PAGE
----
Female Makers Making Their Mark at BROOKLYN EATS

June 20, 2018

Anita makes yogurt. Chitra makes an Indian relish called Achaar. Pooja makes ice cream with native spices from India. And, Marisa makes salt water taffy. This year’s BROOKLYN EATS food and beverage showcase brings a variety of flavors and differing elements, but it also brings a unifying theme — female makers are making their mark on the food manufacturing industry. Sixty-one exhibitors will showcase their food and beverages, from 10 a.m. to 4 p.m. on Thursday, June 28 at BKLYN STUDIOS at City Point, and 21 of them will be women-owned businesses.

In Brooklyn, food and beverage manufacturing has grown by 31 percent since 2009 to 7,300 jobs, according to a new economic report from NY State Comptroller Thomas DiNapoli. And, according to the Bureau of Labor Statistics, in 2017, women made up almost 42% of the food manufacturing industry nationwide.

The event’s popularity showcases the broader success of Brooklyn’s food and beverage manufacturing scene, an economic force that accounts for the greatest portion of manufacturing jobs in the borough. Brooklyn food manufacturing created over 6,000 jobs during the first half of 2015, and 35 percent of New York City’s food manufacturing jobs are located in the borough.

“Brooklyn’s food and beverage manufacturers are an industrious and spirited bunch of people who are really making an impression on the culinary sector throughout Brooklyn and beyond. Plus, they are environmentally conscious and making use of the borough’s many natural resources to sustain and grow their businesses. We appreciate their participation and thank our sponsors and the city and state legislatures for their essential support,” said Brooklyn Chamber of Commerce Acting President Rick Russo.

“BROOKLYN EATS is always a huge success, but this year will be especially successful due to the strength of women entrepreneurs who are manufacturing high-quality, artisanal products right here in Brooklyn,” said Brooklyn Chamber of Commerce Board Chair Denise Arbesu. “It’s great to sample and purchase the results of their hard work, and passion, and to know their production has led to job creation and economic development in the borough.”

“Being in business in Brooklyn is extraordinary from the rest of the world because of the invaluable knowledge and collaborative spirit you can only get from others running businesses here. And, working side by side with fellow women entrepreneurs who started in their own kitchens and at pop-up markets and now have thriving, successful businesses – is so exciting to see. I’m fortunate to be surrounded by these tough, smart and resourceful women,” said Anita’s Yogurt Founder Anita Shepherd.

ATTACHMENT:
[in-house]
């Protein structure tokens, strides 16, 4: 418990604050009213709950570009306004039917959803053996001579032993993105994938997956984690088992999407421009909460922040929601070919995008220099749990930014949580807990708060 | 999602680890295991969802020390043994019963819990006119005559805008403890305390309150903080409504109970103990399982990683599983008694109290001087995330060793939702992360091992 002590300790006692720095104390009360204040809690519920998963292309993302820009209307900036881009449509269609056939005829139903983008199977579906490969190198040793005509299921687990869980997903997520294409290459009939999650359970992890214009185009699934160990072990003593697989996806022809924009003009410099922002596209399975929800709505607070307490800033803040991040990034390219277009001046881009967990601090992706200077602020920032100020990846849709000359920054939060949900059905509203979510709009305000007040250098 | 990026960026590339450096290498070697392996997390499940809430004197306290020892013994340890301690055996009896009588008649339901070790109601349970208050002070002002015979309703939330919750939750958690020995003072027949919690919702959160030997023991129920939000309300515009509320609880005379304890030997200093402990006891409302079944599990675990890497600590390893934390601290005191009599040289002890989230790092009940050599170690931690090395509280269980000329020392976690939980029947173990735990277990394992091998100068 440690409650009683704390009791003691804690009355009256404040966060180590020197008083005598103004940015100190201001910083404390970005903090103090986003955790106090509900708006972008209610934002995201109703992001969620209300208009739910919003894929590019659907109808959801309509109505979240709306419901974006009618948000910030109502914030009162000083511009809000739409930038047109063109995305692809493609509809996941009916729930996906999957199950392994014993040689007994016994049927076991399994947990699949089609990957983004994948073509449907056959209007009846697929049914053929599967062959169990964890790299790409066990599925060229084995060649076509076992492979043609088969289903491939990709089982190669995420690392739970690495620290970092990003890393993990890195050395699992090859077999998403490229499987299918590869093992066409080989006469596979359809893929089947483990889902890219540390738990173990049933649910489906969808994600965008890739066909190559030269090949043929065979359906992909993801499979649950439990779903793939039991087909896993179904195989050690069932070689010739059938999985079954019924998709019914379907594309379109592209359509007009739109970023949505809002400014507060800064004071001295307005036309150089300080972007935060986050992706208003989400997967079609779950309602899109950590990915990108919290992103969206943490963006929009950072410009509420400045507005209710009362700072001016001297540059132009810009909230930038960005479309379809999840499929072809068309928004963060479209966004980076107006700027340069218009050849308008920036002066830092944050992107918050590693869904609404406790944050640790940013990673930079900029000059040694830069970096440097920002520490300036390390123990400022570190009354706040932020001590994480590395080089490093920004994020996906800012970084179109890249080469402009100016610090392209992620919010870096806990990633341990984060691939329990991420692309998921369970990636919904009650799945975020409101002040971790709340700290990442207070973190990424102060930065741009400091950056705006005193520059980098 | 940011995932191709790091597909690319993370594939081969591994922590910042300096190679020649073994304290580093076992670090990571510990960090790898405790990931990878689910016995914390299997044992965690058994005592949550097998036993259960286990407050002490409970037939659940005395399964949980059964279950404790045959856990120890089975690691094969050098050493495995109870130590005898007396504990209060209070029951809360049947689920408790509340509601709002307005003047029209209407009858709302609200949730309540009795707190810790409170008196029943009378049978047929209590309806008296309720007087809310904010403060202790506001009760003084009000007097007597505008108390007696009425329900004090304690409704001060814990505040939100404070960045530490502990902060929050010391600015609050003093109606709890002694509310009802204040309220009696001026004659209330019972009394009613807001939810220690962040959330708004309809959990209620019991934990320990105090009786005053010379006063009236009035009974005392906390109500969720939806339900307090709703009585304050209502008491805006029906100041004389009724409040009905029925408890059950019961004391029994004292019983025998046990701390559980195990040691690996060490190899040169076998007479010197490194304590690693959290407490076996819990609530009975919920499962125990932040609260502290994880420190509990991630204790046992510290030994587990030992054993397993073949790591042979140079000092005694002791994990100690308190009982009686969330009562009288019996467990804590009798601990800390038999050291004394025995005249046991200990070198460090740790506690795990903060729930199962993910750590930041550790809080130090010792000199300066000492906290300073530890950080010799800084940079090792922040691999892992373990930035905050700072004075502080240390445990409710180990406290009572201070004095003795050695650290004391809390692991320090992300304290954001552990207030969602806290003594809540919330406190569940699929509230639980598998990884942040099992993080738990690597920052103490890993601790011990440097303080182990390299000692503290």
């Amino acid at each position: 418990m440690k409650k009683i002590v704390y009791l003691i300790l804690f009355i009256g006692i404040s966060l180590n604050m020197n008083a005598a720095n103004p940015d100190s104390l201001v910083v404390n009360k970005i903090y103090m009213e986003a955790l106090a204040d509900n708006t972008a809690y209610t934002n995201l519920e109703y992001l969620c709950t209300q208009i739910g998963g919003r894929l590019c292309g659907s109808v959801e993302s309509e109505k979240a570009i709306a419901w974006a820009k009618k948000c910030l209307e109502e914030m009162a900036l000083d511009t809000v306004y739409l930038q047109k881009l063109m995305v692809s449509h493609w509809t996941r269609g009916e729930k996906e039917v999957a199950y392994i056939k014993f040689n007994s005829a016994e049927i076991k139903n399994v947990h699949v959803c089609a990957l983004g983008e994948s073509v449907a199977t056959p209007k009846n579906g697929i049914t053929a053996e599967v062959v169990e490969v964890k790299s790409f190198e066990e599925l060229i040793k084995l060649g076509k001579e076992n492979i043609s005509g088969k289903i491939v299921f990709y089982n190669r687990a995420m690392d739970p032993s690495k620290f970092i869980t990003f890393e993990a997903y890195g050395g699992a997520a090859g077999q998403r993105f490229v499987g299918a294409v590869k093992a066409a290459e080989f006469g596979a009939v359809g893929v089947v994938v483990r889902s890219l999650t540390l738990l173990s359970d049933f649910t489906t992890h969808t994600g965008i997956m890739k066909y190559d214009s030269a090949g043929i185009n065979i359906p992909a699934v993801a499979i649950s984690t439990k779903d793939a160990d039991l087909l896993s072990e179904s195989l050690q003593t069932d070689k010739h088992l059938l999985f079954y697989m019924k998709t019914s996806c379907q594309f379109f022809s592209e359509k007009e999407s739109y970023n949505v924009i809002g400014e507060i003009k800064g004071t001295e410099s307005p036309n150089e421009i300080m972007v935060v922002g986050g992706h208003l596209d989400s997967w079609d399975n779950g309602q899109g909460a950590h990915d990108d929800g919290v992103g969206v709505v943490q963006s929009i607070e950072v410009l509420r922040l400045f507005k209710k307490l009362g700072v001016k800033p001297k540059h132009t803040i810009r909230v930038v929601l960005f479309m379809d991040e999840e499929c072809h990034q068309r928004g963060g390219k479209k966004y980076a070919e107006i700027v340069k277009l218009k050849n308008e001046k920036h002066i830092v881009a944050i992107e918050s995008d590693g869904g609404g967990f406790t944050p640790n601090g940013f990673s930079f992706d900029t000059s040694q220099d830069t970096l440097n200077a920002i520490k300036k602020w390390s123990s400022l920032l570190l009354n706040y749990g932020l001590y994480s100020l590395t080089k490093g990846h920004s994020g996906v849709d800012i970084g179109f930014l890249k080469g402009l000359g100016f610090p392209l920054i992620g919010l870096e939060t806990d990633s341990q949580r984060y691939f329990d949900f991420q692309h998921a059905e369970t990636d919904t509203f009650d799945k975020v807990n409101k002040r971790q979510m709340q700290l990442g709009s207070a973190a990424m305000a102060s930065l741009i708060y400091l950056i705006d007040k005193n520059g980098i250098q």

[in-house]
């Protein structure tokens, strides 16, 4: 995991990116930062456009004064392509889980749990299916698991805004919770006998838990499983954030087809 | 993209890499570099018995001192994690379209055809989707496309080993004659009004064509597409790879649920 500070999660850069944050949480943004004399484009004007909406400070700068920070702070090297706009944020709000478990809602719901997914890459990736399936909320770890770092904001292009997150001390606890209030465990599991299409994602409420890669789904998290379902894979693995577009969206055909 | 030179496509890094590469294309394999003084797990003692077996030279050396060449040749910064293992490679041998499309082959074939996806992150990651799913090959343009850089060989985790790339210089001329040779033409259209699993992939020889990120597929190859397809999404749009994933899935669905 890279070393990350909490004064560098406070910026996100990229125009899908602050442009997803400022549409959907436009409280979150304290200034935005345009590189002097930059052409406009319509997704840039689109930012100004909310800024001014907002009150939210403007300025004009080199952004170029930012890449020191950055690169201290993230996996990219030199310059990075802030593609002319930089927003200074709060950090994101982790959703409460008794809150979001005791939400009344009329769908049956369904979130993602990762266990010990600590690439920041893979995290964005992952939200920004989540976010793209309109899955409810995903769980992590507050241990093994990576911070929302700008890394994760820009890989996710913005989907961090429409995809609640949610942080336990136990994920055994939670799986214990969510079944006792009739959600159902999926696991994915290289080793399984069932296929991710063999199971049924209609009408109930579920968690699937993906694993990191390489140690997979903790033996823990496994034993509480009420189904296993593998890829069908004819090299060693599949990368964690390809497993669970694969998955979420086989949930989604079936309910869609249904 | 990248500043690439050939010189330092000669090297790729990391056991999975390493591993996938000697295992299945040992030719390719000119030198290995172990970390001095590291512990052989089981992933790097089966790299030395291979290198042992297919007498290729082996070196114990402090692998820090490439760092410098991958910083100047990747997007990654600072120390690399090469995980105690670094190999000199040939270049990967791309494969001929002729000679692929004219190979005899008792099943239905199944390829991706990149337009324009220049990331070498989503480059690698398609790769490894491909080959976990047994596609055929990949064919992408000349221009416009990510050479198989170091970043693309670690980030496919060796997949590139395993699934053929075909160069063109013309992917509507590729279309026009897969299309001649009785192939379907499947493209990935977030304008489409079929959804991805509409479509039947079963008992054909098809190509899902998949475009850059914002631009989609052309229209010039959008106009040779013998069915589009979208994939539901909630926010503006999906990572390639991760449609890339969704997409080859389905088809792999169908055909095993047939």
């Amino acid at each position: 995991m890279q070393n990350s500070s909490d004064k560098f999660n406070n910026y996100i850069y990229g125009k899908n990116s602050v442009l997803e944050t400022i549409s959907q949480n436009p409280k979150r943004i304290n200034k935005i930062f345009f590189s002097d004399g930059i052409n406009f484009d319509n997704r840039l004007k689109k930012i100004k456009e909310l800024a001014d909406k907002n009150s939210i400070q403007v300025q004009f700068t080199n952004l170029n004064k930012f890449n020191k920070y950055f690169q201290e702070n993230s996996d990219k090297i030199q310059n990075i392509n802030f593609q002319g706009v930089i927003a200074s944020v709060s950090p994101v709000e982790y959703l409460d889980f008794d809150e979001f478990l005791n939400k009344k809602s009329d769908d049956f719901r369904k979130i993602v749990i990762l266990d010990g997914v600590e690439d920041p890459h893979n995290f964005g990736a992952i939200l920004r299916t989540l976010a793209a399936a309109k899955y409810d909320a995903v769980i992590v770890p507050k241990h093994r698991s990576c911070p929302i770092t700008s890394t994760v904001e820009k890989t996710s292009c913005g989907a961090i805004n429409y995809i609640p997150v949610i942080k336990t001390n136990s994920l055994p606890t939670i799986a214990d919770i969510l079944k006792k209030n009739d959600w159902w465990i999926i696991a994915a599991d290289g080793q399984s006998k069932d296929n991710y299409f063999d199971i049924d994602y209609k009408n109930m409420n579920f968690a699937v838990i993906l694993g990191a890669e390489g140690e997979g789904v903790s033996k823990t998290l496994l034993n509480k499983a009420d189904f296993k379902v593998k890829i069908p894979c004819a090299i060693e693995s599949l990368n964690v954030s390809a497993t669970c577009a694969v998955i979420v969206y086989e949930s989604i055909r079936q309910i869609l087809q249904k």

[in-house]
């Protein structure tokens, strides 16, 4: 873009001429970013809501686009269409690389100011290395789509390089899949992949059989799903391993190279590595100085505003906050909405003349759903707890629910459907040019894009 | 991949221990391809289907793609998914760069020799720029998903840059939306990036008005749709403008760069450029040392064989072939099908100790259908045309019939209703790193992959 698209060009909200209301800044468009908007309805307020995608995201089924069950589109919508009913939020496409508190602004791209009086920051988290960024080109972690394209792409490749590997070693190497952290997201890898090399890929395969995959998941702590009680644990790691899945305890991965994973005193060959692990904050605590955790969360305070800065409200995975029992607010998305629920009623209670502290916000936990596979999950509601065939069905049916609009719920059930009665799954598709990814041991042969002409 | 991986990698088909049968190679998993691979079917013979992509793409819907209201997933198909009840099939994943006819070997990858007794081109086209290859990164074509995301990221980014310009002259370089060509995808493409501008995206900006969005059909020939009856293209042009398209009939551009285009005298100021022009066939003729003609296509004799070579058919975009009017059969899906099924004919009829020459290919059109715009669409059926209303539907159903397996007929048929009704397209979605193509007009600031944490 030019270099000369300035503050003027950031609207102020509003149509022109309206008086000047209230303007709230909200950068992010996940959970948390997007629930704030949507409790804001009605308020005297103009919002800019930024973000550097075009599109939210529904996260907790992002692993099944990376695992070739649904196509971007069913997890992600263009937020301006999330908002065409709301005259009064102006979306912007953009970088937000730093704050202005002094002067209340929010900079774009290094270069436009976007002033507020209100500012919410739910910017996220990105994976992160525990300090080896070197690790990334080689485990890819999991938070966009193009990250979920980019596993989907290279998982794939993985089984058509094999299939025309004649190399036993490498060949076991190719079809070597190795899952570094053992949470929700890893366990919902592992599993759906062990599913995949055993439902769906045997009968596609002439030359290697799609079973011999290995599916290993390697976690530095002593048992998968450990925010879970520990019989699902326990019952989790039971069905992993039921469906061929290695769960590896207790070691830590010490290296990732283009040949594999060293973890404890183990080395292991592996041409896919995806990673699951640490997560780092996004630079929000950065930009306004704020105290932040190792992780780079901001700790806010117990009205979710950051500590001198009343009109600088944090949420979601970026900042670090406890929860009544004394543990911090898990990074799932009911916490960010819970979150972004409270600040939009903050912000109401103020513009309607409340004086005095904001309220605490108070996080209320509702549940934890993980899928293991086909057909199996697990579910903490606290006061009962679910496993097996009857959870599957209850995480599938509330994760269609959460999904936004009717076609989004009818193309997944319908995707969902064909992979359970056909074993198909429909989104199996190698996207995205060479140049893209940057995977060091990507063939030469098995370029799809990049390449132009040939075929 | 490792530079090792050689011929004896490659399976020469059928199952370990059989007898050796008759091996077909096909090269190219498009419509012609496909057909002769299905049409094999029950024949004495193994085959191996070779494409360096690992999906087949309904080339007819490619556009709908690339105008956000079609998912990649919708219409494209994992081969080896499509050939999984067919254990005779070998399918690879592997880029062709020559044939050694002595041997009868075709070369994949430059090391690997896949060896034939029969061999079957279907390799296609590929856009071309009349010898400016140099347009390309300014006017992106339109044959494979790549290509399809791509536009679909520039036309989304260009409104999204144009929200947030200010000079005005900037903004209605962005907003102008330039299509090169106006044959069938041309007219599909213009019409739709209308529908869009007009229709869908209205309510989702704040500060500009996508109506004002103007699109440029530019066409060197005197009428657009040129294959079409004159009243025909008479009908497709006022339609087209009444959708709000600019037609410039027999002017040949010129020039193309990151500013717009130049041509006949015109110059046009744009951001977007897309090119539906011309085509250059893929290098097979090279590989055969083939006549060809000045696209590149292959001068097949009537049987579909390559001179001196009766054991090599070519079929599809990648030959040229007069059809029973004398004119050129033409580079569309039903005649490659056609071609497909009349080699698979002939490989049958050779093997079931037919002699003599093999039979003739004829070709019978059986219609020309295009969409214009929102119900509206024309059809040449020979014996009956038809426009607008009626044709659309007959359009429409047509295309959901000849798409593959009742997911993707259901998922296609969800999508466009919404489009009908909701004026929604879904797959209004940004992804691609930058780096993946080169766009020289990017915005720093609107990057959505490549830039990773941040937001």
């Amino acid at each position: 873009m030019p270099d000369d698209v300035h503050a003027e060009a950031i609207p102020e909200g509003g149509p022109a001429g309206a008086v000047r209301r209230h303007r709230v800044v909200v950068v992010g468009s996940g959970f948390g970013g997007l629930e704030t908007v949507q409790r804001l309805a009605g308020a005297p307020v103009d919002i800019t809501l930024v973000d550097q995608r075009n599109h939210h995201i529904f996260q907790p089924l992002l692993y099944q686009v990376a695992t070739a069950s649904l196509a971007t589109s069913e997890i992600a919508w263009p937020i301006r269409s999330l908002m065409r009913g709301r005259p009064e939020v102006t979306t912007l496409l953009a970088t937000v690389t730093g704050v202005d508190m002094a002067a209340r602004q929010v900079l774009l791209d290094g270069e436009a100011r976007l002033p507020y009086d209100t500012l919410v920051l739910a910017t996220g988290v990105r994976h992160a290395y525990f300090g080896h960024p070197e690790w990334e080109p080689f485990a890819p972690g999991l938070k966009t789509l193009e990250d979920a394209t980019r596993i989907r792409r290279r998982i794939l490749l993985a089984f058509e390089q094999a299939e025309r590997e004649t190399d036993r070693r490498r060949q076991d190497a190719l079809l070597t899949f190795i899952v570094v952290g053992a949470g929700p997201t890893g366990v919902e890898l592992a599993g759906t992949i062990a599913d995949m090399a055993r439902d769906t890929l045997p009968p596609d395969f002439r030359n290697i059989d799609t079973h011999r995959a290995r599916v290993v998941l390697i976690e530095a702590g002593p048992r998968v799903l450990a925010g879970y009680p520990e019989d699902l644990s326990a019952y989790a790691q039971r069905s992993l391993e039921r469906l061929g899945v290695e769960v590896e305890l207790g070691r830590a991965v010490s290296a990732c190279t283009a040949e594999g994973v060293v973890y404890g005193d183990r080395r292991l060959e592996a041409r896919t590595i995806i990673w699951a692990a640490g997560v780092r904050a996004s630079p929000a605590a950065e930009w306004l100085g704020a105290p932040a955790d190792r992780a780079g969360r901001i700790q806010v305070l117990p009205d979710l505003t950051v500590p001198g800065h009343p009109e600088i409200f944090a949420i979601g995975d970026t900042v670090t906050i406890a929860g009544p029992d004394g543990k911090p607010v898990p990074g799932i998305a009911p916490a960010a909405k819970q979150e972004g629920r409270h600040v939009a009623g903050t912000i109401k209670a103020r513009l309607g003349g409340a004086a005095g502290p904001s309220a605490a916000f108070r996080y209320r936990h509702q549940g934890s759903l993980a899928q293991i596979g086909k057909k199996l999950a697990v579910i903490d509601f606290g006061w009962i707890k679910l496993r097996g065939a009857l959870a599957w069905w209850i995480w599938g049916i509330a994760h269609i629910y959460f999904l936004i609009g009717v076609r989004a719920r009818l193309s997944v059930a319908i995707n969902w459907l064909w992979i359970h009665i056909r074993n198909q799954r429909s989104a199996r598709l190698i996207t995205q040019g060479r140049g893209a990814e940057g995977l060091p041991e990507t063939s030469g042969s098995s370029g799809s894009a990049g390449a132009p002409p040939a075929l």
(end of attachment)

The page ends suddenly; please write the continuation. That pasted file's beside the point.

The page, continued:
“It’s exciting to be a new business in Brooklyn. Not only is there support from the Brooklyn Chamber of Commerce, but people are hungry for Brooklyn-Made new, healthy, and organic foods. At Norwegian Baked we are bringing our tradition of Norwegian nutrient-rich crispbread to modern-day Brooklyn with health-conscious quality food that tastes good. It’s even more meaningful to be able to be amongst like-minded women in this business who understand the challenges and are passionate about their successes,” said Norwegian Baked’s Founder and Baker Hedvig Bourbon.

“We have had great success with BROOKLYN EATS and this is our third time exhibiting. It has become a must-visit for everyone in town for the food shows that week, and there are an increasing number of buyers and media every year who focus on the Brooklyn brands and make a point to visit. In fact, we made the connection with our largest customer, who is a national retailer, at BROOKLYN EATS last year,” said Legally Addictive Foods Founder Laura Shafferman.

She added,“being a female founder has been nothing but an advantage in this community and I’ve made so many friends with other incredible women food entrepreneurs since we opened four years ago. New York City is definitely the absolute best place in the country to be a female founder.”

Shafferman was recently part of a panel discussion on women in manufacturing that took place on June 6 at The Noble Experiment as part of the Brooklyn Chamber’s Meet the Makers series. The well-attended event covered topics such as the challenges women face in the manufacturing world, why they located their business in Brooklyn and any advice they would give to fellow entrepreneurs looking to start their own businesses. Other panelists included Kimmee Hoffman, co-owner of Greenpoint Trading Co. and Nina Nathel, Operations Manager at Nobletree Coffee. Both companies will exhibit at BROOKLYN EATS.

The Brooklyn Chamber has produced BROOKLYN EATS in some fashion since 1997, when it began as a trade show for Brooklyn restaurants. The aim was to encourage attendees to gain business to the restaurants after the show. Today, BROOKLYN EATS is aimed at local and regional buyers/distributors, restaurateurs and consumers with the aim of increasing visibility and sales of the variety of high quality foods and beverages that are made in Brooklyn. Exhibitors will provide samples of their products and for the first time, in the show’s history, will be able to sell their merchandise.

About the Brooklyn Chamber of Commerce

The Brooklyn Chamber of Commerce is the largest and fastest-growing Chamber of Commerce in New York. It was named 2017 Chamber of the Year by The Business Council of New York State. The Chamber promotes economic development across the borough and serves as an advocate for its member businesses. Its mission is to promote a healthy and robust business environment throughout Brooklyn. This year marks the Brooklyn Chamber’s Centennial.